Balkan Primer (XI)- Why the Conflict in Southern Serbia is Important

March 28, 2000

Comment: #351

Discussion Thread:  #s 340, 339, 322, 316, 286, 268, 267, 263, 262, 258, 254


[1] British Helsinki Human Rights Group, "Kosovo, Serbia, Macedonia, March 2000: A Report from the Border Regions, March 23, 2000. Attached.

[2] Peter Finn, "Guerrilla Unit Fails To Fulfill Vow To Disarm," Washington Post March 28, 2000, Pg. 16.

Last December, I concluded Comment #340 by observing the Albanian Kosovars could come to view KFOR (including U.S. soldiers) as being an illegitimate colonizing power impeding their drive for independence, and consequently, KFOR's peacekeeping mission wind up in the middle of a many-sided civil war. Over the last three months, there have been increasing reports of a KLA splinter group attacking Serbian security forces in the Presevo Valley, a predominantly Albanian region in Southern Serbia, just east of the American sector in Kosovo. The aim of these attacks, apparently, has been to provoke another harsh crackdown by the Serbs, like that precipitated in Kosovo during 1998, and thereby create a pattern of persecution, violence, and ethnic cleansing that could be exploited in the media to attract outside support for the Albanian cause.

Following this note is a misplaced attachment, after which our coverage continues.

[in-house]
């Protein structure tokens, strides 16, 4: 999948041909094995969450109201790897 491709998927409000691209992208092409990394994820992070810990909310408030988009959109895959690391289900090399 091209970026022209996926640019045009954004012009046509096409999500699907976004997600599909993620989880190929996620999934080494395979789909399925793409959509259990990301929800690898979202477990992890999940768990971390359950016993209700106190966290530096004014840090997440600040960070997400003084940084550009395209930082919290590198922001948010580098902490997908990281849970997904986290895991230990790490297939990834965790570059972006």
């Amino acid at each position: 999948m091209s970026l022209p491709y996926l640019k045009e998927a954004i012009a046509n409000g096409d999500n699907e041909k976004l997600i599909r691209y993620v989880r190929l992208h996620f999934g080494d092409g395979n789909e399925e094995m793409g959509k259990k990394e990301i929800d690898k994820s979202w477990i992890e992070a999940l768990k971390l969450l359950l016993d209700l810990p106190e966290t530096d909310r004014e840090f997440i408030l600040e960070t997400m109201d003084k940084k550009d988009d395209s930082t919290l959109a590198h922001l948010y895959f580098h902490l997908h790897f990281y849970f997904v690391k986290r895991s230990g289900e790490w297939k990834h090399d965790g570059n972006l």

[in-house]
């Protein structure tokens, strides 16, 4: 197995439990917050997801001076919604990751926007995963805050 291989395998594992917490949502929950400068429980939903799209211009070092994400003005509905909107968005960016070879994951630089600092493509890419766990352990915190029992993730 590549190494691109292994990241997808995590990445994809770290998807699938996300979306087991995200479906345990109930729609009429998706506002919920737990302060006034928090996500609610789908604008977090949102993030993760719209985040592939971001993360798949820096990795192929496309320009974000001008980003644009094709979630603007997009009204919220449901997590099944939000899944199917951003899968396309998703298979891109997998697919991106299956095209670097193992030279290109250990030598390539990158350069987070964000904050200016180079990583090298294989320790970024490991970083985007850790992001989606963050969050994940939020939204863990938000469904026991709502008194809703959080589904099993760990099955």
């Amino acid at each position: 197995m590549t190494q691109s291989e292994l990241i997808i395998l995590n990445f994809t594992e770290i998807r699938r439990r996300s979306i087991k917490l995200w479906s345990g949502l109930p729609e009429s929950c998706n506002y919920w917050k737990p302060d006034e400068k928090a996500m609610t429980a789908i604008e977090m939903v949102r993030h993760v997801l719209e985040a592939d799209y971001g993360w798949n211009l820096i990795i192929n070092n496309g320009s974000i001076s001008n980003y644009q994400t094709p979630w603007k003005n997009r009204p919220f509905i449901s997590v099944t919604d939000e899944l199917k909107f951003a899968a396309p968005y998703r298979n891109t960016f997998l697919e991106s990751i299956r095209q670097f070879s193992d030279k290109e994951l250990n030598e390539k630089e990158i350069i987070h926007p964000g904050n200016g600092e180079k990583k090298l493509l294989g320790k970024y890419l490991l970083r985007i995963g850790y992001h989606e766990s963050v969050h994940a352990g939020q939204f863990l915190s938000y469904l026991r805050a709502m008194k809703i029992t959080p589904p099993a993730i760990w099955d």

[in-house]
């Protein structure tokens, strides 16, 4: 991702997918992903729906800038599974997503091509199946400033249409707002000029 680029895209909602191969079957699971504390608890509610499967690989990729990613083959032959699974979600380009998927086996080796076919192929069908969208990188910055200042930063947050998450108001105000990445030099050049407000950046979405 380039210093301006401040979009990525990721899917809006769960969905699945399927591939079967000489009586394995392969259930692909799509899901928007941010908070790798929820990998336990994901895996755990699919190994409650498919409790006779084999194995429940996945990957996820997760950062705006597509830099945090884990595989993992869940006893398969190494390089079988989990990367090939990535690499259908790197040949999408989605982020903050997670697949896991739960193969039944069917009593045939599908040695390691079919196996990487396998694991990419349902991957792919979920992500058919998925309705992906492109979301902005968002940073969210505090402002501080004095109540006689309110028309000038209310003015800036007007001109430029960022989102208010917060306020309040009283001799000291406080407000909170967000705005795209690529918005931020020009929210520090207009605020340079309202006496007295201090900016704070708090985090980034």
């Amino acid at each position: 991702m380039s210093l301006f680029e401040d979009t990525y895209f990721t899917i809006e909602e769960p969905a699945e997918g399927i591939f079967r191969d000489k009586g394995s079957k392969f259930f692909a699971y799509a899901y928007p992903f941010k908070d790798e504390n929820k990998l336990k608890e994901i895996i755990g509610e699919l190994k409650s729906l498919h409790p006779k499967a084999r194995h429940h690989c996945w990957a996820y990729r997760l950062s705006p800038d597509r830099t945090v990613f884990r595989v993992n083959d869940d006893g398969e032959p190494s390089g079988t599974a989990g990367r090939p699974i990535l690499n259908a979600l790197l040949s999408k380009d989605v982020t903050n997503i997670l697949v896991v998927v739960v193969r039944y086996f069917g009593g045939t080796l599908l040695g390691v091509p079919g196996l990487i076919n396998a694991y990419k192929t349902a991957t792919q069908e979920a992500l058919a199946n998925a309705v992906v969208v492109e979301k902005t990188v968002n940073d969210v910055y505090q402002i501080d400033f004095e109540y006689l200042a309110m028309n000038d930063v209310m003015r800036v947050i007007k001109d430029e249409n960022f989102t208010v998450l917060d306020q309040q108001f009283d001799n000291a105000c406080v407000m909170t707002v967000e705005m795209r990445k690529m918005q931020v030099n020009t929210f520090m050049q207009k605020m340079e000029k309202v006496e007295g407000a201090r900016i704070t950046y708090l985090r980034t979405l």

On March 16, for example, the Washington Post quoted a senior Pentagon official as saying U.S. troops "might have to fight their former allies, the ethnic Albanian guerillas, who are rearming themselves and threatening cross-border attacks against Serbia." On March 23, in response to US pressure, the new Albanian militia group - the so-called Liberation Army of Presevo, Medvedja and Buganovac, or UCPMB, which is composed largely of former Kosovo Liberation Army members - publicly renounced violence and said they would seek a political solution to the problems of the Presevo Valley. But just hours after making this declaration, Peter Finn reports in today's Washington Post, the UCPMB staged platoon-type training exercises, indicating its intention not disarm.